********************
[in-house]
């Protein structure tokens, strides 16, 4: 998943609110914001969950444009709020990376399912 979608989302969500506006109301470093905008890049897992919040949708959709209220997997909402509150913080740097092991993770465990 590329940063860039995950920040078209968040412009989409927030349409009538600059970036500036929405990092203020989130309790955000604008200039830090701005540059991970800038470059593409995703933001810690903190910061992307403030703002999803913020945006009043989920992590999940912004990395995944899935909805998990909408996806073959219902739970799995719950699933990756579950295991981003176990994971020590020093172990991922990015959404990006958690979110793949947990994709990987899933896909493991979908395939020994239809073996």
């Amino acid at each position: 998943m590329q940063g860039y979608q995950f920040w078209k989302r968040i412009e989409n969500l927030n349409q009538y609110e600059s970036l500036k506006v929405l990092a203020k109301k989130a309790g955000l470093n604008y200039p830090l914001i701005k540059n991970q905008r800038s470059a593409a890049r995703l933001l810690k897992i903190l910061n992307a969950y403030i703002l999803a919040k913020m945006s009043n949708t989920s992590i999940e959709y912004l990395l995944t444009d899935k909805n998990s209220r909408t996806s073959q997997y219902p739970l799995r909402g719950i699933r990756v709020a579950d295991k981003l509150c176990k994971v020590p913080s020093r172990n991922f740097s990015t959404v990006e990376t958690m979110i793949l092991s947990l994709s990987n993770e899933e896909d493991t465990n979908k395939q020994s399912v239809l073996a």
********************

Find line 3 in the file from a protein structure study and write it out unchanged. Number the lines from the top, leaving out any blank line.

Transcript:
């Amino acid at each position: 998943m590329q940063g860039y979608q995950f920040w078209k989302r968040i412009e989409n969500l927030n349409q009538y609110e600059s970036l500036k506006v929405l990092a203020k109301k989130a309790g955000l470093n604008y200039p830090l914001i701005k540059n991970q905008r800038s470059a593409a890049r995703l933001l810690k897992i903190l910061n992307a969950y403030i703002l999803a919040k913020m945006s009043n949708t989920s992590i999940e959709y912004l990395l995944t444009d899935k909805n998990s209220r909408t996806s073959q997997y219902p739970l799995r909402g719950i699933r990756v709020a579950d295991k981003l509150c176990k994971v020590p913080s020093r172990n991922f740097s990015t959404v990006e990376t958690m979110i793949l092991s947990l994709s990987n993770e899933e896909d493991t465990n979908k395939q020994s399912v239809l073996a």